“The generated sound is of a very high frequency, 20GHz (Gigahertz), that is, a million times larger than the highest frequency that can be perceived by humans,” says Fainstein, explaining that our audible limit is around 20kHz (kilohertz).
“In our hybrid system we use a continuum laser that enters a resonant cavity and interacts with atoms forming the so-called polaritons. Inside the cavity light travels part of the time as photons, and another part of the time is captured by the atoms inducing charge oscillations,” explains Fainstein. On increasing the laser excitation power, these polaritons colapse into a Bose-Einstein condensate, which implies the synchronization of their emission of photons. In this way, millions of polaritons behave like a single atom, “singing” harmonically in unison.
“This leads to the emission and reabsorption of light simultaneously and very intensely. It is this synchronized Bose-Einstein condensed state that impinges on the mirrors of the cavity, generating the coherent mechanical vibrations,” explains Fainstein. The result is a saser, which is constituted by hundreds of thousands of “phonons”, the quanta of acoustical vibrations.
It turns out that these vibrations back-act on the cavity, that is, on the Bose-Einstein condensate, by changing the size of the optical resonator (the cavity “breathes” due to the mechanical oscillations). “In this way everything oscillates synchronously: the polariton BEC, and the mechanical vibrations,” says Fainstein. The consequence of this complex dance that involves light, the electrons in the atoms, and the mechanical vibrations, is a very efficient way to convert a beam of light, into the coherent emission of sound.
How was the hypersound detected? “The polariton BEC generates the coherent mechanical vibrations, and the latter in turn affect the BEC by inducing the oscillation of the optical cavity that contains the BEC. By modulating the polariton condensate, the coherent sound changes in a characteristic way the light spectra emitted by the BEC. We measured this characteristic spectrum, which contains spectral lines of different color when the coherent sound is present. From the amplitude of these spectral side-bands we were able to estimate the intensity of the emitted sound”, explains Fainstein.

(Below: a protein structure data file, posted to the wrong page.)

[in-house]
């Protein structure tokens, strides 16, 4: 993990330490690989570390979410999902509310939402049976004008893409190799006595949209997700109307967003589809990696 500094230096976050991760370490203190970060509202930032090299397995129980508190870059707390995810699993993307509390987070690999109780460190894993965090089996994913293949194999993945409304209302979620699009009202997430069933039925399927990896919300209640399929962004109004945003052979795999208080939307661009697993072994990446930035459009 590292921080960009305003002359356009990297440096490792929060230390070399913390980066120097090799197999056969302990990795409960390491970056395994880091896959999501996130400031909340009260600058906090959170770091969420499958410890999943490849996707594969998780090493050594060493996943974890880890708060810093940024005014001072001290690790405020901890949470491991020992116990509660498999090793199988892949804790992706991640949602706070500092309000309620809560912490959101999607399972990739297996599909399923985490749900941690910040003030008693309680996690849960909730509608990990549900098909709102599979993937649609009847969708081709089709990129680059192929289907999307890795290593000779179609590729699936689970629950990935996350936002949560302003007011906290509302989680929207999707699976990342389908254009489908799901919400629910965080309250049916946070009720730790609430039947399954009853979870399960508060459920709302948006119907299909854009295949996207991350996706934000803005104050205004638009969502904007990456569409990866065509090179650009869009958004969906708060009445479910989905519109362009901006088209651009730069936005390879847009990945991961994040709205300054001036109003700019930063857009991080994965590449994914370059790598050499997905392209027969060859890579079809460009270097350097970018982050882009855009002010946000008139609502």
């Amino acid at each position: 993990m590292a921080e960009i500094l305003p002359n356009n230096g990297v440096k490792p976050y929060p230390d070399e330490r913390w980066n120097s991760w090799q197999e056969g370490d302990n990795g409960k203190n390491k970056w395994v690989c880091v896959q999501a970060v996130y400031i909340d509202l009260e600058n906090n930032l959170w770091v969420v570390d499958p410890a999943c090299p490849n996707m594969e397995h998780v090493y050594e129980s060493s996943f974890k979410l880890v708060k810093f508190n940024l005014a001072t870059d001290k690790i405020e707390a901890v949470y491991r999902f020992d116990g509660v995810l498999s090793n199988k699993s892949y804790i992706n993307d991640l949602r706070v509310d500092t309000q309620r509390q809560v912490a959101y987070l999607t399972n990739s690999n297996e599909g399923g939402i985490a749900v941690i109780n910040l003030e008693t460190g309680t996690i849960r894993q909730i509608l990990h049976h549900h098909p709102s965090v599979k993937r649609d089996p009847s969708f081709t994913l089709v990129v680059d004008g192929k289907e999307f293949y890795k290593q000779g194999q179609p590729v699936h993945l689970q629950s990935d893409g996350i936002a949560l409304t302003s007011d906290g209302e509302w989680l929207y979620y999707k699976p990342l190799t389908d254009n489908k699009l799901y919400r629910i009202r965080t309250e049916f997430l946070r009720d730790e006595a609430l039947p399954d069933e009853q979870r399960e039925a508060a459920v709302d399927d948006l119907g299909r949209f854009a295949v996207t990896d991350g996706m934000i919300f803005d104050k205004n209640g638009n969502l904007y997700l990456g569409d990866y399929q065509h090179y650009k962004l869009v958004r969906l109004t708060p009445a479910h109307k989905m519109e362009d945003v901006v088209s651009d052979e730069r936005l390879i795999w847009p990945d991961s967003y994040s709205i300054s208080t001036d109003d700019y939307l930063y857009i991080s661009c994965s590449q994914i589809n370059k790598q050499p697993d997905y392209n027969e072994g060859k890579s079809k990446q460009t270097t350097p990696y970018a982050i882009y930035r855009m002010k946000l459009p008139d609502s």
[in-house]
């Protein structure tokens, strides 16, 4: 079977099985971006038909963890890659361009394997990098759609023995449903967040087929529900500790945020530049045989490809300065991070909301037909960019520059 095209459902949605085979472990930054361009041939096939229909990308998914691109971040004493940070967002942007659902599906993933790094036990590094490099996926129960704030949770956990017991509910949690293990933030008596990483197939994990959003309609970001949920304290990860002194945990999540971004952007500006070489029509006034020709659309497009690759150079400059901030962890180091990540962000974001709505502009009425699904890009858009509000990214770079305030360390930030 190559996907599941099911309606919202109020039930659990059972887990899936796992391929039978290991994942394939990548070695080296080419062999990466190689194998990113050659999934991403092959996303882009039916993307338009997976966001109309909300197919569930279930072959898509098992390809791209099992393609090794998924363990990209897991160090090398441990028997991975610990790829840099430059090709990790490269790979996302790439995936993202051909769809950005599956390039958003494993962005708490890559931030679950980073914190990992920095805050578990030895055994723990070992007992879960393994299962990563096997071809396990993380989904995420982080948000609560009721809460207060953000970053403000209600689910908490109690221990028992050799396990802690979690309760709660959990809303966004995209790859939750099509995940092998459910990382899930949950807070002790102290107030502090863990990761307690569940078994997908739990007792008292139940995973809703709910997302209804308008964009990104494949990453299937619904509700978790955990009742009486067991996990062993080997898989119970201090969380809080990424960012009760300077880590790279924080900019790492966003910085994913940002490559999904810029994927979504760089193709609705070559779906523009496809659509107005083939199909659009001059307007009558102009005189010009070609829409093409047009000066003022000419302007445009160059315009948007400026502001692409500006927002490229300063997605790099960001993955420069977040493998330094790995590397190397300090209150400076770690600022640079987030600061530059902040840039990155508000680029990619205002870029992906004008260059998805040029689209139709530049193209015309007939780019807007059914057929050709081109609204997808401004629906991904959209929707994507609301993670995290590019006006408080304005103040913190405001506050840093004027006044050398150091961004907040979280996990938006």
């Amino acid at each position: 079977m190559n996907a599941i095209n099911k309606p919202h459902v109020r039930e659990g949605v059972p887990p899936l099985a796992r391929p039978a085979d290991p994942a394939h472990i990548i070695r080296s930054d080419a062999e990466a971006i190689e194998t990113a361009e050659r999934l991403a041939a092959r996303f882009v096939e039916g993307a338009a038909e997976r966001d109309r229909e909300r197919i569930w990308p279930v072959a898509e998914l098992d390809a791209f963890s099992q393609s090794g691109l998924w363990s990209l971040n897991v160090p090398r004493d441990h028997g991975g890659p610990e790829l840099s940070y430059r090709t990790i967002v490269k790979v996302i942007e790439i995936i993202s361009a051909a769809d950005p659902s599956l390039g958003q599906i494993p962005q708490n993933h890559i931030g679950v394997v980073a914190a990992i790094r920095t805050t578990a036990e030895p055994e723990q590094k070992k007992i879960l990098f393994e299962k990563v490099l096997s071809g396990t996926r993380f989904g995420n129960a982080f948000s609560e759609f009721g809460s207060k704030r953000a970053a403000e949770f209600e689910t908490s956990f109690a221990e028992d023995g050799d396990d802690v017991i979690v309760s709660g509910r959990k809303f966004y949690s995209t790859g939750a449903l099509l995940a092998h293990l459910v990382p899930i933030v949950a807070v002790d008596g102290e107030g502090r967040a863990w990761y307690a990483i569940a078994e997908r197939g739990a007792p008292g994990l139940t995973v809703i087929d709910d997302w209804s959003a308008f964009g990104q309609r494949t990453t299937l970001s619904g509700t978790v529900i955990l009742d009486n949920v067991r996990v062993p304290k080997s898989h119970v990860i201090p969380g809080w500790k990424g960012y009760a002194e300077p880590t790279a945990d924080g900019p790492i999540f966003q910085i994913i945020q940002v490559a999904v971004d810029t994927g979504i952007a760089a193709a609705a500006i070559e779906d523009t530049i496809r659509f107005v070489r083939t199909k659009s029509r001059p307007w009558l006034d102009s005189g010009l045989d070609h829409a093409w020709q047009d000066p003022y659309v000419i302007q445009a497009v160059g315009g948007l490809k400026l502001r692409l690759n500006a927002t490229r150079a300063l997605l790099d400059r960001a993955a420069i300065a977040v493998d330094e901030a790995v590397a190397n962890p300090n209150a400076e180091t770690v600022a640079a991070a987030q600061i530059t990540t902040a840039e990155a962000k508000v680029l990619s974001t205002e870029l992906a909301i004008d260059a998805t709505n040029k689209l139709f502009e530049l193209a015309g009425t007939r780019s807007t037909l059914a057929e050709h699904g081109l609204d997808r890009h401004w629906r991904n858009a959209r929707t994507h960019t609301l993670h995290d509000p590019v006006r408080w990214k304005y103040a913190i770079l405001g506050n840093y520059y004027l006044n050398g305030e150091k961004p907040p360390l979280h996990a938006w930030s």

Dr. Christian Schmiegelow, researcher at the Quantum Foundations and Information Group of the Physics Department in Buenos Aires University, comments on the work published by the Argentina and German teams: “They demonstrated that they can interconnect quantum polariton systems in mechanical cavities in a coherent way. This is a fundamental step in the use of these systems for diverse applications and quantum technologies”.
Schmiegelow, adds that on working with quantum systems the first difficulty always lies in isolating the system from its environment. The second difficulty is that of coupling, in a controlled way, several of these systems. “This second step, that is solved in this work by our colleagues from Instituto Balseiro and Paul-Drude-Institut, is typically even more difficult than the first, because it implies the design and ingenious control of many variables,” Schmiegelow says.
Next challenges include the more detailed understanding of the quantum physics behind the observed phenomena, and the optimization of the new device for technological applications. A beginning, rather than an end.
By Communications and Press Office of Instituto Balseiro
Link paper: https://www.nature.com/articles/s41467-020-18358-z
Esta obra está bajo una Licencia Creative Commons Atribución 3.0 Unported.
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Crédito imágenes (en orden descendente):
Credit photo: A. Fainstein et al
Instituto Balseiro, San Carlos de Bariloche, September 9th, 2020